The Power and Politics of Discursive Networks
Edited By Nathan Rambukkana
Hashtags are deictic, indexical – yet what they point to is themselves, their own dual role in ongoing discourse. Focusing on hashtags used for topics from Ferguson, Missouri, to Australian politics, from online quilting communities to labour protests, from feminist outrage to drag pop culture, this collection follows hashtag publics as they trend beyond Twitter into other spaces of social networking such as Facebook, Instagram, and Tumblr as well as other media spaces such as television, print, and graffiti.
This collection came together in a whirlwind of enthusiasm from the contributors to write about the diverse political uses of the hashtag both inside and outside of Twitter as a platform. First and foremost I want to thank all of the authors, whose insights and research are what make this collection. It was my sincere pleasure and privilege to compile their work and to get to pore over all of their amazing contributions before anyone else. It is a fine honour to watch a field coalesce on your computer screen, and I was provoked and enriched by their insights on the political moments and affordances of hashtags—thanks, all of you, for your incredible and engaging work!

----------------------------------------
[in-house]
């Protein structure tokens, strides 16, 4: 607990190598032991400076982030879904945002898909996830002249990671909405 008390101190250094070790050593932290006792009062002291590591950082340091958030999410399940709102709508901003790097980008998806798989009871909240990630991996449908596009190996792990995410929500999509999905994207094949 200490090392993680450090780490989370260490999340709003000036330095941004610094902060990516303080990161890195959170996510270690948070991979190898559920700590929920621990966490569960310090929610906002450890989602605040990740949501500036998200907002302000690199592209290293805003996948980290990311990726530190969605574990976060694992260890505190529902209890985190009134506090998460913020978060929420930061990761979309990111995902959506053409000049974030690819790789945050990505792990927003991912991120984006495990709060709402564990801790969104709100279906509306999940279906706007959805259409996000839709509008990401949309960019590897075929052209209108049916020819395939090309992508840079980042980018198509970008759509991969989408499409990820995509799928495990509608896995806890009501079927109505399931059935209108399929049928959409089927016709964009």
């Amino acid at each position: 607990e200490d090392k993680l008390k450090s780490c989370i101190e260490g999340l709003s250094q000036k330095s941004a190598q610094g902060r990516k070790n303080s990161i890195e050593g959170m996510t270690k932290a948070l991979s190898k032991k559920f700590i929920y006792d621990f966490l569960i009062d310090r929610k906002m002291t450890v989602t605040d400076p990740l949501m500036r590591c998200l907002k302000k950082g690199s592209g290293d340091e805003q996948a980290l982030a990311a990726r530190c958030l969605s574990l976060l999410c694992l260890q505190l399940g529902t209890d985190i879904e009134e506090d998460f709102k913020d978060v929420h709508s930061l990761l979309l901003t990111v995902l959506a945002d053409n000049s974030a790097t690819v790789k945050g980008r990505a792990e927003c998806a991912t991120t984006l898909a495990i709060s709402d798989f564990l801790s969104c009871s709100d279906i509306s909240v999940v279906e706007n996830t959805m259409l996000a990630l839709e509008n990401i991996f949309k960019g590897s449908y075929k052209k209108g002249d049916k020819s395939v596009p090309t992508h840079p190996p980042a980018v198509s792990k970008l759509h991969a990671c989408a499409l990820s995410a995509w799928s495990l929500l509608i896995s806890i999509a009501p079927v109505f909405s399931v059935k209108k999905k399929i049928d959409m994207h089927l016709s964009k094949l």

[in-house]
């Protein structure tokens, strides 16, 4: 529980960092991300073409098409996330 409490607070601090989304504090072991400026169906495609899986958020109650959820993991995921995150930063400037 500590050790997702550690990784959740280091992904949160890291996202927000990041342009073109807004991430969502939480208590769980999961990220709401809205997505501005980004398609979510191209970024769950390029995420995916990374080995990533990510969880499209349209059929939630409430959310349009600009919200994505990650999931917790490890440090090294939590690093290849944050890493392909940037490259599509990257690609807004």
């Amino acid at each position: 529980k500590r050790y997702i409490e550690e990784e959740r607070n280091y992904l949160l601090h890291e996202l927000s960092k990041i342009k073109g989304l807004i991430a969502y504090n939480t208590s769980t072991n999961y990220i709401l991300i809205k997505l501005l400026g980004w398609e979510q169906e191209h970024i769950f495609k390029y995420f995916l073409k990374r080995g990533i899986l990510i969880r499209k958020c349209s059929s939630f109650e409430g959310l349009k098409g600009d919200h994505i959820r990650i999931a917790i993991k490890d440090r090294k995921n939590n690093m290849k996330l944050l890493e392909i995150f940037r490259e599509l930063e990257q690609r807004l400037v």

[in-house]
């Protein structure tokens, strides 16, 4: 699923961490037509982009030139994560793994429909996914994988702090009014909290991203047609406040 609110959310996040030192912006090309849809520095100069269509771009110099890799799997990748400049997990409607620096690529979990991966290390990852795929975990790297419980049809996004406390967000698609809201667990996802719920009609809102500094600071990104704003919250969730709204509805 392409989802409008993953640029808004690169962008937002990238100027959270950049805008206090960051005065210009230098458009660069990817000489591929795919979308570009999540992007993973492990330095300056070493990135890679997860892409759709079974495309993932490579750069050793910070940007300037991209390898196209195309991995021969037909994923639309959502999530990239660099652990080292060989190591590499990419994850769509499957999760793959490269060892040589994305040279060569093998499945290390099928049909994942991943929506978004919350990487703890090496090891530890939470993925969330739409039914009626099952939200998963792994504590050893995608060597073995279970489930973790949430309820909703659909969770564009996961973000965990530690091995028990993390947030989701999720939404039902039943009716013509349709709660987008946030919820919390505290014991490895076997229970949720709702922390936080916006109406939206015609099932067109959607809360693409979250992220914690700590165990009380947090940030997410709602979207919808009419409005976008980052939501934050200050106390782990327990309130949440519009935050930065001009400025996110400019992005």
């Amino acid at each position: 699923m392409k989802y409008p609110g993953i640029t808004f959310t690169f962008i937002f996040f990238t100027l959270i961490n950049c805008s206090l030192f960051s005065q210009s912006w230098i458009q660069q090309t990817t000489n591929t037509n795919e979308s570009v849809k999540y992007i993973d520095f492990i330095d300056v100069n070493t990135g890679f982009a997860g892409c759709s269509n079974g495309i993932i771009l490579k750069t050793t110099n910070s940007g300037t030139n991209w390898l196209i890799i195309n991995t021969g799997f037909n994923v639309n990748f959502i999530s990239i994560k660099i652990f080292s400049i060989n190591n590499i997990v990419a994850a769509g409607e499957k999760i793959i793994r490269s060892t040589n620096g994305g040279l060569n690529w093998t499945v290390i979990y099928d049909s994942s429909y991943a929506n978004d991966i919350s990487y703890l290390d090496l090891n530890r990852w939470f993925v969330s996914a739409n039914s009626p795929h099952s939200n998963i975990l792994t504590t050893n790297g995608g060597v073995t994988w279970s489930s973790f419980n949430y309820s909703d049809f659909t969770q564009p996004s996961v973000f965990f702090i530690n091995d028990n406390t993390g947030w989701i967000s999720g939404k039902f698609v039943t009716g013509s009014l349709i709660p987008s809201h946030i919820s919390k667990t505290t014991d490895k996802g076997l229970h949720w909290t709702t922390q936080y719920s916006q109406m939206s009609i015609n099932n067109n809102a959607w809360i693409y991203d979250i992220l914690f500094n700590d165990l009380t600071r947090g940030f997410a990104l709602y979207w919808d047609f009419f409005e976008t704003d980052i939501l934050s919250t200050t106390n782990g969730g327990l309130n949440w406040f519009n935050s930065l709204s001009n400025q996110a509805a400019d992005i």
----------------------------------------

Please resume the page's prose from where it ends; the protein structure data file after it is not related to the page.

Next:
I would also like to thank my colleagues at Wilfrid Laurier. Their professional generosity, camaraderie, and scholarly energy both inspired me to pull this project together and gave me the time and space to pursue it. In particular, my department chairs Andrew Herman and Jonathan Finn helped create and sustain a space that nourished scholarly productivity (sadly, something all too rare in these neoliberal times), and as mentor, Jeremy Hunsinger helped spread the word about this collection and helped us find a publisher.
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